High-use Yindi bins can also be fitted with a compactor that gives them up to six times normal capacity. To see it in action, watch their explainer video here. https://vimeo.com/user56379926.
Yindi is now setting up a factory in Brooklyn, New York where it will manufacture smart bins commencing in 2019. “We are taking this Australian technology and exporting it to the US,’’ says Yindi co-founder Jonathan Nguyen. “The City of New York alone has 23000 bins, so there is massive potential over there.’’
Nguyen describes the waste industry’s recent awakening to the potential of smart technologies as “a gold rush’’.“Everybody is jumping on the bandwagon,’’ says Nguyen. “There’s a lot of real Innovation happening, and there is huge untapped potential. “For example, people would be horrified if they realised how much recycling material goes to landfill because it is contaminated with general waste and not economical to sort.
“A couple of robotic arms with some sensors and high-speed computers that can recognise trash and pull it out of the stream before it reaches the MRF will completely change the economics of recycling.’’
Learning on the job
Nguyen’s vision is already taking shape. Max.AI is an is an artificially intelligent waste sorter that identifies recyclables and other items for recovery. It uses neural networks and a vision system to see and identify objects similarly to the way a person does, and it learns from each mistake it makes. It can process waste far faster than any human, while simultaneously also performing other tasks such as removing residue from PET bottles.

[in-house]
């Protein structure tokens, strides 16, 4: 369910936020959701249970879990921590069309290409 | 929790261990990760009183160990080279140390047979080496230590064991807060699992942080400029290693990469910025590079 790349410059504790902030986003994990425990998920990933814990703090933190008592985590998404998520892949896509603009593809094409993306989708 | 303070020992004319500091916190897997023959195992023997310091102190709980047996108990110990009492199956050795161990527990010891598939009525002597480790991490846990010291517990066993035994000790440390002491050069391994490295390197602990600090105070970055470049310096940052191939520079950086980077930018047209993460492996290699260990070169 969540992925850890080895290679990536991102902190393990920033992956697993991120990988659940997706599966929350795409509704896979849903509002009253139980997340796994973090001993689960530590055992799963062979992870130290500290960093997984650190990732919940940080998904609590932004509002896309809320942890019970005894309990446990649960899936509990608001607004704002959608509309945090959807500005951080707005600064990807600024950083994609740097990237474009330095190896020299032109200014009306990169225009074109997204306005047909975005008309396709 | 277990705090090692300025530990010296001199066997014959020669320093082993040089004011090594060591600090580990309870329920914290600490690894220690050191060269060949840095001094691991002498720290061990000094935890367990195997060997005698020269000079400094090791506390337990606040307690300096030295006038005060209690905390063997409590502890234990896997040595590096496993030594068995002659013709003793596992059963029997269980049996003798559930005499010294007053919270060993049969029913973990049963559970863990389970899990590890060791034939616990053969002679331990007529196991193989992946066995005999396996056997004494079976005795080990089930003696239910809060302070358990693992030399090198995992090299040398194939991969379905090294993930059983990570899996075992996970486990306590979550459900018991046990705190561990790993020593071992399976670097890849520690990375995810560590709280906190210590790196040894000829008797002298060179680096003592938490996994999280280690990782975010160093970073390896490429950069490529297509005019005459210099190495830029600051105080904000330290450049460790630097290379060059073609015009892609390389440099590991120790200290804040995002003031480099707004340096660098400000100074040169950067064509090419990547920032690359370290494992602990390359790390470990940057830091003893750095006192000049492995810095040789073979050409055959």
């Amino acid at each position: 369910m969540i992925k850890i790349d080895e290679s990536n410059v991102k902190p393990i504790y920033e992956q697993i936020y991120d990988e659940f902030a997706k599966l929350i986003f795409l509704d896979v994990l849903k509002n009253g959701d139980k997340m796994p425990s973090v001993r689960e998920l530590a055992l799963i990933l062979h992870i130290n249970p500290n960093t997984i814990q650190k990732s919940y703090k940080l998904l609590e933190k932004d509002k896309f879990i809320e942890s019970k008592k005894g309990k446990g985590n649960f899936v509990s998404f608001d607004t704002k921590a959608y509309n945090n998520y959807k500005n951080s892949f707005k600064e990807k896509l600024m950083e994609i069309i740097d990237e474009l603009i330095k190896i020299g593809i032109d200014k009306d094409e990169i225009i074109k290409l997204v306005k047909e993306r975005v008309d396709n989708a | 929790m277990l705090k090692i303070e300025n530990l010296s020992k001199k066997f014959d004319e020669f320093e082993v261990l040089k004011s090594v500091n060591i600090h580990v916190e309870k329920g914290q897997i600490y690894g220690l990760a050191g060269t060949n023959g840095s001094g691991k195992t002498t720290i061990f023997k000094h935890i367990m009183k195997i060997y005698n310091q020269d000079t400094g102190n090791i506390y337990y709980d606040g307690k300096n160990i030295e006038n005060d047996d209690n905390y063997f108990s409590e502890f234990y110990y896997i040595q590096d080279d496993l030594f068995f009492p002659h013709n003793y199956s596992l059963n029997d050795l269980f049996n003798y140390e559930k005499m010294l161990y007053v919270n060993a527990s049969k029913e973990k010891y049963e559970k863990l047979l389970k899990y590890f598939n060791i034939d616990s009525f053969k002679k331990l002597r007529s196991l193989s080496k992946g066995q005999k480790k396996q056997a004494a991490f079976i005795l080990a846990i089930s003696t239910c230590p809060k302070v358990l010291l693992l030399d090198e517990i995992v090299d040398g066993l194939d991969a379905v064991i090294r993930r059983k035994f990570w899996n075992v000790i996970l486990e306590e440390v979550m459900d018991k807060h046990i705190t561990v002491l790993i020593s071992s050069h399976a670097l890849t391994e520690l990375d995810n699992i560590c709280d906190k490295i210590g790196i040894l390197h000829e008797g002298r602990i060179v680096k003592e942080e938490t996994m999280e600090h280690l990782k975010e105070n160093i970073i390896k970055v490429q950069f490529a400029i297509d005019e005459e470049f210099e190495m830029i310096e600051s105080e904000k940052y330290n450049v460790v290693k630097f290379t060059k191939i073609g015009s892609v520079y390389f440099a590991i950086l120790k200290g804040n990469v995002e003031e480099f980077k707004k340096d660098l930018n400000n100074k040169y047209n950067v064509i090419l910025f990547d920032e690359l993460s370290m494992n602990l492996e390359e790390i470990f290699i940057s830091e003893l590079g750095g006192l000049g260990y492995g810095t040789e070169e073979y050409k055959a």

The first Max was deployed last year in Sun Valley, California, and his parents are justifiably proud. “Max is more than just a robotic sorter,’’ says Thomas Brooks, director of technology development at Max’s manufacturers, DHS.
“Max-AI technology will soon become the active brain of all our MRFs, controlling various robotic, optical and other sorting equipment, providing real-time material composition analysis, and making autonomous decisions.’’
See the Max-Ai in action.
Smart e-waste recycling bins are currently being trialled in Australia, but a US company has gone one step further. ecoATM has almost 3000 kiosks across the US that can automatically identify thousands of different models of old electronic devices and offer instant payment for them. They have helped divert more than 14 million smartphones and tablets from landfills.
Australia’s Sage Automation’s award-winning bulk redemption terminal was developed for the national new container redemption scheme. It automatically sorts and counts containers in any condition, and then produces a refund receipt for the customer.
Polish company Bin-E is developing a smart waste bin that uses a camera, sensors and artificial intelligence to automatically recognise, sort and compresses waste into plastics, paper or glass before they are collected.
As Yindi Smart Systems’ Nguyen says: “We have only scratched the surface in terms of how smart technologies will change the waste industry.’’
If you’d like to see or hear more about innovations in waste technology, come along to AWRE 2019 on October 30-31st where you can experience these technologies in person.